Helping One Aids Many

Abby Bernhagen

Abby Bernhagen, a May 2012 civil engineering graduate, credits her Great People Scholarship with helping her complete her degree.

Thanks to a Great People Scholarship, residents of Nejapa, El Salvador, are closer to having clean water.

Abby Bernhagen, who in May graduated from the University of Wisconsin– Madison with a degree in civil engineeering, was a member of the student organization Engineers Without Borders–El Salvador. “I worked with the wastewater treatment group, testing wastewater that had been collected in Nejapa, where a new treatment plant is being built,” she said. “The city’s treatment plant is not working at all. The dirty water is running through it and is actually worse once it’s discharged.”

Bernhagen, from Marshfield, Wisconsin, received the Ann Hoyt-Robert Mathieu Great People Scholarship for the 2011-12 academic year. Established by an anonymous colleague, the scholarship honors professors Hoyt and Mathieu, who as heads of the University Committee led the 2008 push on campus that kick-started the wider Great People Scholarship Campaign.

More than 500 students received Great People Scholarships in 2011-12, up from 69 in 2010-11, the first year the scholarships were awarded. So far, more than $27 million has been raised for Great People Scholarships, which are part of financial aid packages that can include student and family contributions, grants, loans and work study.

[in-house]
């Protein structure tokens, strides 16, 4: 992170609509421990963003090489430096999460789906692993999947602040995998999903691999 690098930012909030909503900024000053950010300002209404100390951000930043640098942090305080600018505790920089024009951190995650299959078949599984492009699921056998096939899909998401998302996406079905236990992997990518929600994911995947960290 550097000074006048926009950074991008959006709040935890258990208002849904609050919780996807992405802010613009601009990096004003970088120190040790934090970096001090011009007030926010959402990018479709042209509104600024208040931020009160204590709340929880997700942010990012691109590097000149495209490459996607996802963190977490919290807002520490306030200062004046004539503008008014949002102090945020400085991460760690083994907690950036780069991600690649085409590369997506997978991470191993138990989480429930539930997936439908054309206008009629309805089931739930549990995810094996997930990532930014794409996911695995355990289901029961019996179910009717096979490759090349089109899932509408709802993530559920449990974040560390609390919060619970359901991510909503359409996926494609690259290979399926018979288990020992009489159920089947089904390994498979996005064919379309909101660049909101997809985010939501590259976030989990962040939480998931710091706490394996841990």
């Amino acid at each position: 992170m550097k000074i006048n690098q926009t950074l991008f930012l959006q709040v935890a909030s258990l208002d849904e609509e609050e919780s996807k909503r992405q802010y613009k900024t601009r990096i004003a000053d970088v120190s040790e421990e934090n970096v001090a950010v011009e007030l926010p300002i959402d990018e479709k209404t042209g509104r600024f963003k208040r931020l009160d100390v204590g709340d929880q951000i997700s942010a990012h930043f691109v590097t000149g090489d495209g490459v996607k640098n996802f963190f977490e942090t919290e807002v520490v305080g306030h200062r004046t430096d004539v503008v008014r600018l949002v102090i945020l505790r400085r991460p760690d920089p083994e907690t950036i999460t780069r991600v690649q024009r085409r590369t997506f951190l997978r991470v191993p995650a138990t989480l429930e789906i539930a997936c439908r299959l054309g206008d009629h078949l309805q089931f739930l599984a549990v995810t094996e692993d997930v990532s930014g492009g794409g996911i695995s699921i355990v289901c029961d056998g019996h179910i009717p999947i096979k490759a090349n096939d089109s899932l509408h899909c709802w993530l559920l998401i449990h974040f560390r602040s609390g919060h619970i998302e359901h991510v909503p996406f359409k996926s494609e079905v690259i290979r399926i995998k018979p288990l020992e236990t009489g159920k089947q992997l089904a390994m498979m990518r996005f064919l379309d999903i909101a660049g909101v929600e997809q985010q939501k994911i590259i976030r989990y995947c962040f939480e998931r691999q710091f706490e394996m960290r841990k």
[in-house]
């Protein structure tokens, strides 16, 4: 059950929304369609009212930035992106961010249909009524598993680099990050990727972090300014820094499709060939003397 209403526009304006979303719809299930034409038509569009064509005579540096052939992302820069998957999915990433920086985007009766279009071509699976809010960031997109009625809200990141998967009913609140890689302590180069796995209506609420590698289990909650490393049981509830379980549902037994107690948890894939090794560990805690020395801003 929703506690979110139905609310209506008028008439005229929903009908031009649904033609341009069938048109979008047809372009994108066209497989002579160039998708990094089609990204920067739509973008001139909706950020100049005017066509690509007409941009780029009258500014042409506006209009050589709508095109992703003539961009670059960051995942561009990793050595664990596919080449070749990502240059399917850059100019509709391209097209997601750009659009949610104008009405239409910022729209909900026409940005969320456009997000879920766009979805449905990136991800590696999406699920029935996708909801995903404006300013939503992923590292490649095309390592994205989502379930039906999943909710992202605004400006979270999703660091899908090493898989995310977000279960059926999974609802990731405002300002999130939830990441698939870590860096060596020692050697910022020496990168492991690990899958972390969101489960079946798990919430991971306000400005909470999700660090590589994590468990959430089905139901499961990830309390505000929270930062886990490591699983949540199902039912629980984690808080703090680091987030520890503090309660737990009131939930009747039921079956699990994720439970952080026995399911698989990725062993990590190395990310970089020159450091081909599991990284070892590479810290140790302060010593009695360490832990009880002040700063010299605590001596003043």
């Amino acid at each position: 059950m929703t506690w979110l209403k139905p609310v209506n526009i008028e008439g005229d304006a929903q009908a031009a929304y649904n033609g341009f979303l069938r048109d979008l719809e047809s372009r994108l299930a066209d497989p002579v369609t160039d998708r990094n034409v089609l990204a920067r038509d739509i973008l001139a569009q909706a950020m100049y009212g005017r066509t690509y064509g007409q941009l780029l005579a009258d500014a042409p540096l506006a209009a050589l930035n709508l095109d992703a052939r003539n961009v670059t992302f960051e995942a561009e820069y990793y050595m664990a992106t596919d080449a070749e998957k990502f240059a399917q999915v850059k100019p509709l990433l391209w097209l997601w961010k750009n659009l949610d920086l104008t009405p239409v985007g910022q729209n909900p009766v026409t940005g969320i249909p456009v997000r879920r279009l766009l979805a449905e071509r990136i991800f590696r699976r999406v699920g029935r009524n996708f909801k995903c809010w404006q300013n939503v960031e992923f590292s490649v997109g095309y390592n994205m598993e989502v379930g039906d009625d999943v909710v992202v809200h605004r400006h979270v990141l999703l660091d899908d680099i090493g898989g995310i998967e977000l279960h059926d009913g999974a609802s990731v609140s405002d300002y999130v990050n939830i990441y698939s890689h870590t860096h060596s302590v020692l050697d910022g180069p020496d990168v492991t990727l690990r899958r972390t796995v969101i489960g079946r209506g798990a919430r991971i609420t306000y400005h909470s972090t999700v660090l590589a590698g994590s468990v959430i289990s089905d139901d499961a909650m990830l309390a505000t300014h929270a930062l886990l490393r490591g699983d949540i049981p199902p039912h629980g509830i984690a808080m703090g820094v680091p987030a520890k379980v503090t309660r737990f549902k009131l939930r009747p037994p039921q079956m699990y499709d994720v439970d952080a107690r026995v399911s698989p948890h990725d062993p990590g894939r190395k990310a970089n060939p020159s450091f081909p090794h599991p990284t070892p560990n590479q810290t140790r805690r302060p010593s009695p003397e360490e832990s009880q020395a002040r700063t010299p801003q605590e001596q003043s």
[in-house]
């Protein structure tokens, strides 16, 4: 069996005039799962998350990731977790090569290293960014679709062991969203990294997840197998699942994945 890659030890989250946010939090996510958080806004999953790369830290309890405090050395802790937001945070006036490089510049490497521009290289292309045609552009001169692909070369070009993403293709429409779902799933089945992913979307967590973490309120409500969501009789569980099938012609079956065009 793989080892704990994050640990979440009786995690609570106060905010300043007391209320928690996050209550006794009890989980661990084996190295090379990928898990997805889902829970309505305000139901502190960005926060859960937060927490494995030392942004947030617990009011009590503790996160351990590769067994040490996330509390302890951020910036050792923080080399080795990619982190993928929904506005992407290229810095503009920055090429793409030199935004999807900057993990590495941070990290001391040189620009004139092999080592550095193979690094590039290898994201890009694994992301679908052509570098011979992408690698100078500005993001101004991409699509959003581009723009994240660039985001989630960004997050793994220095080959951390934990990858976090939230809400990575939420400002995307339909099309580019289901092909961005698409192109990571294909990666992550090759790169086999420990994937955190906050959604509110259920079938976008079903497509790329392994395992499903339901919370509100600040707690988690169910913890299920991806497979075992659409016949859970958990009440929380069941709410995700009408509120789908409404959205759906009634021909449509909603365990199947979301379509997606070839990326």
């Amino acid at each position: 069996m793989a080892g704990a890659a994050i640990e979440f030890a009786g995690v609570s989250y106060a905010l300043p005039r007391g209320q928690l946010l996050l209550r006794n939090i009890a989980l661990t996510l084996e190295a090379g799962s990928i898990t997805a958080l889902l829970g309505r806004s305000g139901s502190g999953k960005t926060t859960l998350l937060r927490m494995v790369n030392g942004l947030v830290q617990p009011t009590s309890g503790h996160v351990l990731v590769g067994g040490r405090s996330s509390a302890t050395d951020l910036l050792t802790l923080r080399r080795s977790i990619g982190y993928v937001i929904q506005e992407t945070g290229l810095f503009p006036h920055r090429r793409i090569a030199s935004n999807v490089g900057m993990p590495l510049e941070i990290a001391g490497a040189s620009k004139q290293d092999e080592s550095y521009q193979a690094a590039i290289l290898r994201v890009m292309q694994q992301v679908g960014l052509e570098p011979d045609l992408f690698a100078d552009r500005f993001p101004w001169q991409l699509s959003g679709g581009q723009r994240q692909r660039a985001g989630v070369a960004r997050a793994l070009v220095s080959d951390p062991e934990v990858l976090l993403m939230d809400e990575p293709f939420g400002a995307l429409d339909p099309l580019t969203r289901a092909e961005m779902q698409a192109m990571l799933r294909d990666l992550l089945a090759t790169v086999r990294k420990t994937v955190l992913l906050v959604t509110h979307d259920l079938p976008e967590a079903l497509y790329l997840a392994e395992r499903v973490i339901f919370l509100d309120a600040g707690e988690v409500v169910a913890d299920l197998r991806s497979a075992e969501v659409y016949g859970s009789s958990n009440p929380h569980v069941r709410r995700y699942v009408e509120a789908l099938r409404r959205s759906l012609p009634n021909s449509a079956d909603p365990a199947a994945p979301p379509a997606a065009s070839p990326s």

“My parents got divorced when I was in high school, so our financial situation changed entirely,” Bernhagen said. “I wouldn’t have been able to attend UW–Madison without my Great People Scholarship. It’s been wonderful, the generosity of the donors. It’s made my whole experience possible.”

“It’s been wonderful, the generosity of the donors. It’s made my whole experience possible.”

Abby Bernhagen

In high school, Bernhagen took an advanced placement environmental science course, and her teacher suggested she would be a great engineer. “I didn’t even know what engineers did,” she said. “I researched it a little bit and thought, ‘You know what? I could actually do something that would help people.’”

That’s the kind of impact Mathieu, professor of astronomy, hoped would occur when the Great People campaign was launched. In addition to being honored through the Hoyt-Mathieu scholarship, Mathieu established the endowed Mathieu Family Great People Scholarship.

“I think everyone recognizes that, for whatever the many reasons may be, the cost of a UW–Madison education is going up. It’s becoming harder for students to be able to afford it,” he said. “Our goal, among faculty and staff, is that students who have worked hard to achieve their goals and are admitted should be able to attend. Finances shouldn’t be the determining factor.”

Bernhagen’s Great People Scholarship helped her focus on studies and join student organizations such as the Society of Women Engineers and the student chapter of the American Waterworks Association, in addition to Engineers Without Borders. She also worked in the UW–Madison Water Science and Engineering Lab.

“You get to apply those skills and concepts around the world where it actually matters,” she said. It’s likely the people of Nejapa, El Salvador, would agree.